The exit pupil diameter of a riflescope is more important in low-light situations, such as for dusk and dawn shooting. A scope with at least 5mm of exit pupil diameter is a good place to anchor because the pupil of your own eye is in that range.
Eye relief is a measured parameter. It is the distance between the eye and the ocular lens required to see the exit pupil of the scope. The most crucial thing to remember while selecting a scope for eye relief is the recoil of the rifle.
If you have a high-powered rifle that delivers a great deal of punch after every shot, then you should not go for a scope with a smaller eye relief. Make sure your scope has ample eye relief so that you can keep your face safe. It is also noteworthy that when magnification goes up, eye relief will also increase. At greater magnifications, your eye must be closer to the scope to capture the whole view.
Field of View
Field of view is how wide you can see when you look through the scope. It is commonly described in terms of specific range; for instance, FOV is 40″ at 100 yards denotes that the image is 40 ft in width at 100 yards. In a variable scope, this amount is expressed as a range, and the FOV shrinks as the magnifying power increases. When monitoring moving targets, a broad FOV makes the target less likely to go out of your view.
Parallax is observed when the reticle is not on the same plane as the target. Parallax error occurs when the reticle shifts its location or aimpoint on the object as the eye moves, which can affect accuracy in a negative way. There are scopes that have fixed focal points which are designed to be parallax-free at a certain distance, usually 100 yards.
Other riflescopes offer parallax compensation adjustments; this is done with an adjustable objective or a side focus knob. Parallax is reduced or eliminated depending on the locations of the focus lens and objective lens, as explained above. At the lowest magnifications, parallax issues rarely comes up, but it becomes an problem at higher magnifications.
Other scope terminologies
Coatings for Lenses
To accomplish precise outcomes, riflescope manufacturers use a variety of unique coatings for the surfaces of their lenses. Some lens coatings are intended to improve picture clarity. Lens coatings also minimize glare and thereby increase light transmission.
Another use of lens coating is to improve scratch resistance so that the lens is not damaged by rigorous handling.
Purging, which was formerly considered unique, is now considered industry standard. To prevent condensation and moisture from entering the scope, the manufacturer fills it with an inert gas like nitrogen or argon. This procedure keeps scope lenses from fogging, extending the scope’s effectiveness regardless of weather or ambient temperature.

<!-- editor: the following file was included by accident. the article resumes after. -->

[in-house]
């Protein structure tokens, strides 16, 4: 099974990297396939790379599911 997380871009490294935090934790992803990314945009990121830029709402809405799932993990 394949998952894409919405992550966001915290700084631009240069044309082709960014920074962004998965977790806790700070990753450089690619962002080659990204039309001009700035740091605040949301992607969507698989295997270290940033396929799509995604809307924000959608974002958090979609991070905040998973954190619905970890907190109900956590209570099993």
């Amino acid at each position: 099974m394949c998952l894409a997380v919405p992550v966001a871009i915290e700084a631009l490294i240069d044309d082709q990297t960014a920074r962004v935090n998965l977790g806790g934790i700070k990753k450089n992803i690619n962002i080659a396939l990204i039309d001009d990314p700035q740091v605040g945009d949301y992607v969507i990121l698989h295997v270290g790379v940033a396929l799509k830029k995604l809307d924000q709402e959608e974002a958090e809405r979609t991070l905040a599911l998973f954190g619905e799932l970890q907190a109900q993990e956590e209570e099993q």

When choosing a sight for your rifle, be sure it’s rated for the amount of recoil your gun produces. A riflescope created for a 22-caliber rimfire round cannot withstand a centerfire round.
A scope ring is not actually a rifle scope component but an essential part of riflescope mounting. Scope rings wrap the main tube at two points, fore and aft, and are used to mount the scope to the base mount or rifle.
When you want to mount a sight, make sure the optic clears the bolt handle and the hammer. The bolt throw – the rotation of the bolt from open to closed — will also have an impact on the required scope clearance.
The distance between the eyepiece and shooter’s eye is referred to as eye relief. A long eye relief is necessary for effective shooting, but it is also necessary for your safety. If you get too close to the eyepiece of your scope, the recoil may injure your eye. This injury is what is known as a scope bite.
What Is The Best Way To Clean The Internal Anatomy Of A Riflescope?
The answer is very simple: don’t do it. The interior parts of a rifle scope cannot be cleaned at all by the user. You can only clean the external surface of a lens when it becomes filthy using things like smooth cloth, lens brash, and so on.
If your scope has an internal fault or anything else is wrong with it, you should return it to the manufacturer. Because modern rifle scopes are usually sealed with inert gas, it’s a bad idea to try to open the internal parts.
Mike Hardesty is a published freelance gun writer. With dozens of articles and reviews published in Pew Pew Tactical, Snipercountry.com, and TTAG (The Truth About Guns), Mike is considered a firearms expert. His special area of expertise is handguns.
Mike is a long-time shooter. He has been punching paper targets, taking deer and other game and shooting at competitions since about 1975. Other related pursuits include reloading and bullet casting. He currently reloads for over 10 calibers, both handgun and rifle. His reloads, particularly for 9mm, were in great demand during the height of the ammo shortage among family and friends. He donated hundreds of rounds to informal shooting sessions. He was quoted as saying “I do not sell my reloads but I sure will help my guys shoot ’em for free!”. He has a few cherished firearms that he has inherited or otherwise procured — those are his favorites.
He earned B.S. and M.S. degrees from Indiana State University in 1974-1975.
He’s a firearm experts and is the founder of mhardesty.com.